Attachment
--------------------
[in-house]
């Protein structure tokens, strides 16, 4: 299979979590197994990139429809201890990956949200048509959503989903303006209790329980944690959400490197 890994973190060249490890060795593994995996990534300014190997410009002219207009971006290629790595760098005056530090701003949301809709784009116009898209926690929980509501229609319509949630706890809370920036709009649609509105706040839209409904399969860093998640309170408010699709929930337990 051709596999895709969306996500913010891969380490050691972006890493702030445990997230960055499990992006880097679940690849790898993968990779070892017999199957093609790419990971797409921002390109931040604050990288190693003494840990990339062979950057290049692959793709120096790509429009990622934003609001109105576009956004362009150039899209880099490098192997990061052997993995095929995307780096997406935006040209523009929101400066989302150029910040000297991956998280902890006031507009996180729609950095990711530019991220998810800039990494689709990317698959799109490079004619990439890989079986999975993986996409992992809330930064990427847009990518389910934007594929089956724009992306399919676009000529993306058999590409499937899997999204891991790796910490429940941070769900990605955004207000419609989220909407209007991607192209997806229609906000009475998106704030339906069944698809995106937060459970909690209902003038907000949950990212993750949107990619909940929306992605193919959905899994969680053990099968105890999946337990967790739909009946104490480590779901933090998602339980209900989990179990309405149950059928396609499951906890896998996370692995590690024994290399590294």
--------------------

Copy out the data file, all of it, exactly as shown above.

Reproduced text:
[in-house]
């Protein structure tokens, strides 16, 4: 299979979590197994990139429809201890990956949200048509959503989903303006209790329980944690959400490197 890994973190060249490890060795593994995996990534300014190997410009002219207009971006290629790595760098005056530090701003949301809709784009116009898209926690929980509501229609319509949630706890809370920036709009649609509105706040839209409904399969860093998640309170408010699709929930337990 051709596999895709969306996500913010891969380490050691972006890493702030445990997230960055499990992006880097679940690849790898993968990779070892017999199957093609790419990971797409921002390109931040604050990288190693003494840990990339062979950057290049692959793709120096790509429009990622934003609001109105576009956004362009150039899209880099490098192997990061052997993995095929995307780096997406935006040209523009929101400066989302150029910040000297991956998280902890006031507009996180729609950095990711530019991220998810800039990494689709990317698959799109490079004619990439890989079986999975993986996409992992809330930064990427847009990518389910934007594929089956724009992306399919676009000529993306058999590409499937899997999204891991790796910490429940941070769900990605955004207000419609989220909407209007991607192209997806229609906000009475998106704030339906069944698809995106937060459970909690209902003038907000949950990212993750949107990619909940929306992605193919959905899994969680053990099968105890999946337990967790739909009946104490480590779901933090998602339980209900989990179990309405149950059928396609499951906890896998996370692995590690024994290399590294």